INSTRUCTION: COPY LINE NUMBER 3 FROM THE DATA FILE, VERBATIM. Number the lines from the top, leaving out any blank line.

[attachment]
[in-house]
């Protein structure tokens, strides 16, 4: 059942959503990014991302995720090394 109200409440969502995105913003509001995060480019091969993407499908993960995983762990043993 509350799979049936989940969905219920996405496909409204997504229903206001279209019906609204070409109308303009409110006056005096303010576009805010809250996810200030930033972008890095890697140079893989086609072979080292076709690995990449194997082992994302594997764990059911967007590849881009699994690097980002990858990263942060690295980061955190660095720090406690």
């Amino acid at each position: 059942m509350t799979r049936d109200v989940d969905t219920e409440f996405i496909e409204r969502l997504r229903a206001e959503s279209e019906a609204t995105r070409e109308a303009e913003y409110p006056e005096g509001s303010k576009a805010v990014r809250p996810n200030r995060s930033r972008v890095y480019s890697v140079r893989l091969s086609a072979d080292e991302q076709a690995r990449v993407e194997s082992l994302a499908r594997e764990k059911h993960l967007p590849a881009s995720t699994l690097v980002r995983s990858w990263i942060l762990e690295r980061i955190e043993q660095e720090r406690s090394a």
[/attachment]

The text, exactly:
């Amino acid at each position: 059942m509350t799979r049936d109200v989940d969905t219920e409440f996405i496909e409204r969502l997504r229903a206001e959503s279209e019906a609204t995105r070409e109308a303009e913003y409110p006056e005096g509001s303010k576009a805010v990014r809250p996810n200030r995060s930033r972008v890095y480019s890697v140079r893989l091969s086609a072979d080292e991302q076709a690995r990449v993407e194997s082992l994302a499908r594997e764990k059911h993960l967007p590849a881009s995720t699994l690097v980002r995983s990858w990263i942060l762990e690295r980061i955190e043993q660095e720090r406690s090394a």